HEIRLOOM TOMATO SOUP
Makes 2 hearty portions or 4 small cups

1/2 red Onion
1 Garlic clove
3-4 cups heirloom Tomatoes or any tomatoes
2 tablespoons Olive oil
1/2 teaspoon Kosher Salt

Cut onion and garlic clove into small dice.

Chop tomatoes into chunks.



Heat olive oil in a deep pan.

Add onion and garlic and saute for 5 minutes till onion is transparent.

Dump tomatoes into pan, stir and bring to a boil.

Once it boil, lower flame and let tomatoes simmer uncovered for 15-20 minutes. Stir occasionally, mashing pulp with spoon. 



Puree pulp in a blender.

Pour puree into the pan, season with salt and let it come back to a low boil.



If you think it's too thick, add a few tablespoons of water.

Serve soup hot with crusty bread.


NOTES

I use heirlooms as I have an abundant crop. Please use any farmer's market fresh tomatoes. The quality of the tomato makes for the best tasting soup. Supermarket tomatoes just don't do the job. Sorry!!!

Blenders work the best with this soup. You could try an immersion blender, by the soup doesn't have a lot of liquid so you WILL wear the soup!!

For a sophisticated version, first blend and then strain the puree.




G says he's looking forward to lunch. The aromas are whetting his appetite. I toast a slice of sourdough to go with the soup. Bowls of soup sit side by side. A spoonful of this thick potion and our mouths fill with an amplified tomato volume. The orange colored creamy spoonful belies the simplicity of taste. I chew on bits of tomato and onion . A hint of garlic and flecks of skin give the soup a bite. The taste of fresh pureed tomatoes is indescribably good and wholesome. Toasted bread sops up soup instantly. Roast beef, mushrooms, Swiss cheese and arugula sandwiches come in a far second. We sip. We slurp. We savor. Sighs of contentment abound. Olive oil, onions, garlic and tomatoes, the fundamentals of life in my kitchen, come together in perfect harmony.  The intense flavor of a just-picked tomato spoils me for any other. I guess a little June spade work yields a big September bounty.




Monday, September 8, 2014

Vegetable Tian



The Hawkes' are visiting us. This is the first leg of their once-in-a-lifetime adventure around the world. They truly are a delight. Enthusiatic, accommodating and willing to eat whatever comes to the table. My delight at seeing empty serving dishes is repeated every night!!! 

Amy and Rob have left very little behind in England. Just a few material things, but lots of family and friends. With nary a worry, backpacks just about filled, they plan to circumnavigate the globe traversing North, Central and South America. Then comes South Africa, where Amy's family comes from, on to Australia and Asia. Have I left out any continents??? Antartica? You can't blame them for leaving out one land mass!! And they blog about their journey too!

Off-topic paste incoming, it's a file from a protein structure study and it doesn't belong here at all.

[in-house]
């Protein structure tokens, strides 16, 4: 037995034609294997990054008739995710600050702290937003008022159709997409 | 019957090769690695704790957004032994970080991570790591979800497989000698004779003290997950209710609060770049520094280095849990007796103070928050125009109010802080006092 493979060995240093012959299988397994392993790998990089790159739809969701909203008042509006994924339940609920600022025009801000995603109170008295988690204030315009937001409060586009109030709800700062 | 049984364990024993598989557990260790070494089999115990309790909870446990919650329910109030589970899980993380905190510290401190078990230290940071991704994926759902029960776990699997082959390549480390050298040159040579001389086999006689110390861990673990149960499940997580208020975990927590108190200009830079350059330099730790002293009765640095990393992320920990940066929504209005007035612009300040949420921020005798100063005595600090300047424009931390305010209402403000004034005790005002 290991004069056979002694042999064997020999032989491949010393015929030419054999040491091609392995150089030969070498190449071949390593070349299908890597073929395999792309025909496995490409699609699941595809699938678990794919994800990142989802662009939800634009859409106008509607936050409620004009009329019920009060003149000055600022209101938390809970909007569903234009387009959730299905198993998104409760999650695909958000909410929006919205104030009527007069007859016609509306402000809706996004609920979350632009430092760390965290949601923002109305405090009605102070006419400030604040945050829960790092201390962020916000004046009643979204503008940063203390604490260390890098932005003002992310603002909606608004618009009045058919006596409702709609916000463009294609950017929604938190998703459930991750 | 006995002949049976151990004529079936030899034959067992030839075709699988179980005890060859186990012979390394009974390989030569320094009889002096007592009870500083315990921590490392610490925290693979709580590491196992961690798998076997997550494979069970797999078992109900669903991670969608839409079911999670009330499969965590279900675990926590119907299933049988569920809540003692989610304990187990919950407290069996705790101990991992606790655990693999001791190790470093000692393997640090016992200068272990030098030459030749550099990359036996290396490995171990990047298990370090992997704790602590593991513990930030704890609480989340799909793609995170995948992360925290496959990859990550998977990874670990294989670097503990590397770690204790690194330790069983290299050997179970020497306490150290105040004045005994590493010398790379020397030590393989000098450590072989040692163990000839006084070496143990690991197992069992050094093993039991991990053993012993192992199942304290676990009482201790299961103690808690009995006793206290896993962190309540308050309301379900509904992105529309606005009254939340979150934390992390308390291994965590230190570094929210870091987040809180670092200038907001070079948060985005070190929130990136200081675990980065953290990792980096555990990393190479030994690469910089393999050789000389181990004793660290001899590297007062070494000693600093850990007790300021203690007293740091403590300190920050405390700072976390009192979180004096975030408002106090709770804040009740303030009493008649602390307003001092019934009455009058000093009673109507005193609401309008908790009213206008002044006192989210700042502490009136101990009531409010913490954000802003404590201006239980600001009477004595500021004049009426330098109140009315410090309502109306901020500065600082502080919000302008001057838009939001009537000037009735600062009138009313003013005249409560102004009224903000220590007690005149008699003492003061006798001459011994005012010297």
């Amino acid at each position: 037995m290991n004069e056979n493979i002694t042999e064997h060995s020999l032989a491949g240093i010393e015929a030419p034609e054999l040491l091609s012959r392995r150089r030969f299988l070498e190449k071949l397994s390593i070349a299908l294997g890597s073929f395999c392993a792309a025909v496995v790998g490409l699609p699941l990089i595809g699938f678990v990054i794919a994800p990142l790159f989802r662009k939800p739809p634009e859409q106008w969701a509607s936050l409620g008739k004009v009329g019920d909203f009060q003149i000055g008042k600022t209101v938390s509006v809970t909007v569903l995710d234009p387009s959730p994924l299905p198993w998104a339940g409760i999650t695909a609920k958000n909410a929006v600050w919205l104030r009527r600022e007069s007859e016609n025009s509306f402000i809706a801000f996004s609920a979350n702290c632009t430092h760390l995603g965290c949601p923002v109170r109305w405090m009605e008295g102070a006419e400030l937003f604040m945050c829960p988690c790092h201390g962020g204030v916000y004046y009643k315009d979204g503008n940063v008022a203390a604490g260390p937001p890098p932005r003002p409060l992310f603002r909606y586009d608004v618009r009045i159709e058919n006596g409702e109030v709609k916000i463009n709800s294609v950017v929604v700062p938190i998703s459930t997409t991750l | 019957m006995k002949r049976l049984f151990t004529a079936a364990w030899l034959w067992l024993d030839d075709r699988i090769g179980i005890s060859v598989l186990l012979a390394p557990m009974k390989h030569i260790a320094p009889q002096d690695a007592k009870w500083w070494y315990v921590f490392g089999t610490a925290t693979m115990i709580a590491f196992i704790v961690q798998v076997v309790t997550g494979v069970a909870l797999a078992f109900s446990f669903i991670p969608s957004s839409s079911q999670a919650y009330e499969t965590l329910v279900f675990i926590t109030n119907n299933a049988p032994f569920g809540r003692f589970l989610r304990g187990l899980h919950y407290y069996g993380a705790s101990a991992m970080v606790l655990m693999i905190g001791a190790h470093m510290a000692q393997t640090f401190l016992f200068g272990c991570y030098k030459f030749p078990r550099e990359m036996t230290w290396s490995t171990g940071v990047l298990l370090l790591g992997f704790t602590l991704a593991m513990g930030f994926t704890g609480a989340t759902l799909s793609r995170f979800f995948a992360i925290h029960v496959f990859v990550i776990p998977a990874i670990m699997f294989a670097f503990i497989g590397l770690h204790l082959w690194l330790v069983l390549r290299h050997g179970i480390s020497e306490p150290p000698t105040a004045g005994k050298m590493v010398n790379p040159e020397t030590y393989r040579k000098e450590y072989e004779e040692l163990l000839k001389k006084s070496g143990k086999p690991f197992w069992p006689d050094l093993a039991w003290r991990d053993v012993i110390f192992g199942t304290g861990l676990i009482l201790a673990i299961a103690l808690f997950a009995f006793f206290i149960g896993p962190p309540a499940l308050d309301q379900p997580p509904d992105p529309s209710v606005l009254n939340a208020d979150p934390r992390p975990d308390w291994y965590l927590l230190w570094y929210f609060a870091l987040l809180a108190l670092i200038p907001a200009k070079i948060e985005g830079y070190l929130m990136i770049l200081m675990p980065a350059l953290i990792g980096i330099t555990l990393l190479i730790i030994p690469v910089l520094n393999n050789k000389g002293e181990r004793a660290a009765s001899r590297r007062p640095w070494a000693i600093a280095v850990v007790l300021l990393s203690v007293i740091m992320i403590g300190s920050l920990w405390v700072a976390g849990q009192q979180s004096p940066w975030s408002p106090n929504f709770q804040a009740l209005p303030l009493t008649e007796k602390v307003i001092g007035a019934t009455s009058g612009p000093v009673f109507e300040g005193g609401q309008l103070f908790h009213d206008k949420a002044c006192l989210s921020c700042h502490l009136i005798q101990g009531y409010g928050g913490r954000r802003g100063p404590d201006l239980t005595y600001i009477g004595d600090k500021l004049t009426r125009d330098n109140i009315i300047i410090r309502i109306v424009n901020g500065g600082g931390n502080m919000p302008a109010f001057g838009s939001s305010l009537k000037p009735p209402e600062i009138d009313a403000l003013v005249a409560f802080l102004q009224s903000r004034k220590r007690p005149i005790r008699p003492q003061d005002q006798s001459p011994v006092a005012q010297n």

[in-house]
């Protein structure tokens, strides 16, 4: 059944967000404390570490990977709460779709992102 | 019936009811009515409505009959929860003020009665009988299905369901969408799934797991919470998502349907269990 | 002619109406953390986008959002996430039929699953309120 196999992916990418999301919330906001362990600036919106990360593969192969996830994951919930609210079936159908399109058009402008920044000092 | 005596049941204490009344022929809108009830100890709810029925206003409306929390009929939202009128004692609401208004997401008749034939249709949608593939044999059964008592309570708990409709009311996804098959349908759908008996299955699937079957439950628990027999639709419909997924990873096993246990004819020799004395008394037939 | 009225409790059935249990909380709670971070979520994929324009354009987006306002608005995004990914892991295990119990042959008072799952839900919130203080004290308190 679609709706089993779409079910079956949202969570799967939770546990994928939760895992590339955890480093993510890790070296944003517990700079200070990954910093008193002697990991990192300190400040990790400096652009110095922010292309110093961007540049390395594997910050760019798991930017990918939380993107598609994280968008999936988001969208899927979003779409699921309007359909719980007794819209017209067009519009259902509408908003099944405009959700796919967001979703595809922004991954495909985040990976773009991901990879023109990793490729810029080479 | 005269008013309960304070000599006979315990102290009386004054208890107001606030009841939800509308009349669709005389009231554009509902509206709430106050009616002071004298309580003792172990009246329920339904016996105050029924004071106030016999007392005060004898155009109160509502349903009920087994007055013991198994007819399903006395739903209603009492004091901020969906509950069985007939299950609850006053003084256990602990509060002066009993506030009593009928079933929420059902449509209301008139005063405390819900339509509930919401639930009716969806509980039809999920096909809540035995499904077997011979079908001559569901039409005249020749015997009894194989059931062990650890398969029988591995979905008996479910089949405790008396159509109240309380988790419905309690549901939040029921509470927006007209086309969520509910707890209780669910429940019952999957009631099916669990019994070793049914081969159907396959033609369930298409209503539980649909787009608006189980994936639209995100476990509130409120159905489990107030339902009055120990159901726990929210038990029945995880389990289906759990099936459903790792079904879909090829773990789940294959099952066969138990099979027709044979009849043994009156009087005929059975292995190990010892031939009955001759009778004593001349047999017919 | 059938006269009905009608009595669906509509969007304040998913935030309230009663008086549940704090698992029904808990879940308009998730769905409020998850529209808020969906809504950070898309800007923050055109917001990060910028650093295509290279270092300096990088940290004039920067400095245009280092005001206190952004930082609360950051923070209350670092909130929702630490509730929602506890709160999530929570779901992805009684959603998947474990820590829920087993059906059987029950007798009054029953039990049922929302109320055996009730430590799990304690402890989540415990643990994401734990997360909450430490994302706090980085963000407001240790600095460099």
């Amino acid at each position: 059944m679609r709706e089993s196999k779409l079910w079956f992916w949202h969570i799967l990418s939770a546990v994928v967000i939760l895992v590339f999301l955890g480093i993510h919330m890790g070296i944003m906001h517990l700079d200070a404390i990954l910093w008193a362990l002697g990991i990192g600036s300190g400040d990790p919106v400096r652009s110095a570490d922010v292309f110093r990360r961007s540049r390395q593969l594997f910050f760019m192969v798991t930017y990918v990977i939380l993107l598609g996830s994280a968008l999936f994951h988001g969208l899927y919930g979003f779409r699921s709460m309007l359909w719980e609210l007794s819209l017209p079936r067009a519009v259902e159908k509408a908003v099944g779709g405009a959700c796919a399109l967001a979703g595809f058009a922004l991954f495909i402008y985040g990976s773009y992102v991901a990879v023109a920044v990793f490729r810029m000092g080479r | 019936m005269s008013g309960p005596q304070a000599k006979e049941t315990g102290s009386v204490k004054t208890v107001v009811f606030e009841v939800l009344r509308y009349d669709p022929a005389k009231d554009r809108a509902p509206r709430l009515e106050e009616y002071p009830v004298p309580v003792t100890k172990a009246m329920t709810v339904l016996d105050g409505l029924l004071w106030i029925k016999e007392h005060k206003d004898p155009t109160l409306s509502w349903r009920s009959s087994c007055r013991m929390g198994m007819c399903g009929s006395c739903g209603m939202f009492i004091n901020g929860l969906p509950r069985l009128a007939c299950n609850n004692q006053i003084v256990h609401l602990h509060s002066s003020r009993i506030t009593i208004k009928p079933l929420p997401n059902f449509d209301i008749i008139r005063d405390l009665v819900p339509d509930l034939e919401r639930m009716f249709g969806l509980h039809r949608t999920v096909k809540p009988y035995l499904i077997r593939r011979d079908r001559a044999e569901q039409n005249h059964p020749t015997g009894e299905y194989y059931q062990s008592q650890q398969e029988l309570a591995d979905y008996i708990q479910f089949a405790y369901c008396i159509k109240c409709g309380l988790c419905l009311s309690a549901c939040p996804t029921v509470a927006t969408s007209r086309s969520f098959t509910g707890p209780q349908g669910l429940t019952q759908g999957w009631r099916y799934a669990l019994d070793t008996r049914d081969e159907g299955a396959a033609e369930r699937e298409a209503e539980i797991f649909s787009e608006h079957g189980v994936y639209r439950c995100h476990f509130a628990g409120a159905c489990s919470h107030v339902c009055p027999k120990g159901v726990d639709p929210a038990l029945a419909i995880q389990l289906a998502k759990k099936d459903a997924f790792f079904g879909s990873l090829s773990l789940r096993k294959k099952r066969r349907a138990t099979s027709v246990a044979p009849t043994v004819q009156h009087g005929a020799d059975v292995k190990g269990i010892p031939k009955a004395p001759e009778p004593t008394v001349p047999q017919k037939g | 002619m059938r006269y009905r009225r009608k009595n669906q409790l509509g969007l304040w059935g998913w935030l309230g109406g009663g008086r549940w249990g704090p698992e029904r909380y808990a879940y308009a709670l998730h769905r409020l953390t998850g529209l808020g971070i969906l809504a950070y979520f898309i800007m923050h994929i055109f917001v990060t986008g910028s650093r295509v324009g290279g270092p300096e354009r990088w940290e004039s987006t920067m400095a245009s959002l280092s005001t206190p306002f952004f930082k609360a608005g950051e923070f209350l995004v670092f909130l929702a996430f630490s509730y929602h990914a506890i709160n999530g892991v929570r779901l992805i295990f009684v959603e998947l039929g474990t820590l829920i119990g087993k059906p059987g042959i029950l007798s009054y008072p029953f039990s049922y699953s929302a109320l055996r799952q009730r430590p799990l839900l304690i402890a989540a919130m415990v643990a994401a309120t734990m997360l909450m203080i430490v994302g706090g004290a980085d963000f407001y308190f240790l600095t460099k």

They have enthusiastically eaten my biryani, Khau Swe, tacos and steak and potatoes. It's Italian tonight. I make a vegge bake. A tian. That name has fascinated me so!! I can roll it off my tongue effortlessly. Though it sounds exotic, maybe Spanish, a bit Chinese, it really is a form of assorted summer vegetables, robustly roasted. I cut half moons of eggplant and red potatoes. Zucchini circles and tomatoes round off the veggies. I plan to wedge them in a rectangular baking dish. Then an idea strikes. Why not lay them in concentric circles? I start with eggplant, potato, zucchini and tomato, making my way around the baking dish. It take a while, but the result is startlingly lovely. My work of art goes into the oven. When it comes out I will smother it with gruyere.

VEGETABLE TIAN
Serves 4-6

1 big Eggplant
3 small Red Bliss Potatoes
2 Zucchini
3-4 Roma Tomatoes
1/4 cup Olive oil
1 tablespoon Butter
4 Garlic cloves
1 tablespoon Thyme leaves
1/2 teaspoon Kosher Salt
1/2 teaspoon ground Black Pepper
Cooking spray or Butter
1/2 cup grated Gruyere 

Slice eggplant in half lengthwise. Slice the half portion once again lengthwise in half. Cut the halves into 1/5 inch slices.

Cut potatoes into 1/5 inch slices.

Slice zucchini and tomatoes into 1/4 inch slices. If the tomatoes are big, half and slice.




Spritz  a circular 9 inch baking dish with cooking spray. Or liberally grease dish with butter. Your choice.

Start with the eggplant, then a slice of potato, followed by two slices of zucchini, ending with a tomato slice. Start with an outside circle. End with the inner one. If you have extra pieces of veggies, wedge them in as the circles need to be fitted tight.





Heat oven to 425F.

Peel and cut garlic into a fine dice.

Take thyme leaves off their stems and roughly chop leaves.

Heat olive oil and butter in a saucepan. 

Add garlic and thyme and let then sizzle for 30 seconds.

Pour olive oil over vegetables. 

Season with salt and pepper.

Bake for 30-35 minutes.

Scatter gruyere over veggies and dish it out.




My guests come late for dinner. We chat about their incredible day. A stranger in a bar gives them tickets to the US Open quarterfinals!! Another astonishing, heartfelt story about life in the Big Apple. 

The tian experiment does not have too many takers!!  Folks, this is my first attempt!  So the bake gets another life. I arrange the veggies pell mell in another dish. Leftover egg and milk from this morning's French toast gets spiced up and poured over the veggies. Into the oven for 40 minutes and the tian is a tasty golden brown resurrection !!!! Sometimes, once is not enough!


NOTES

I added 2 eggs, 1/2 cup milk, a large pinch of crushed red chiles flakes and a slittle salt. Whisked well. poured over veggies and baked for 40 minutes. This addendum is for souls addicted to spice!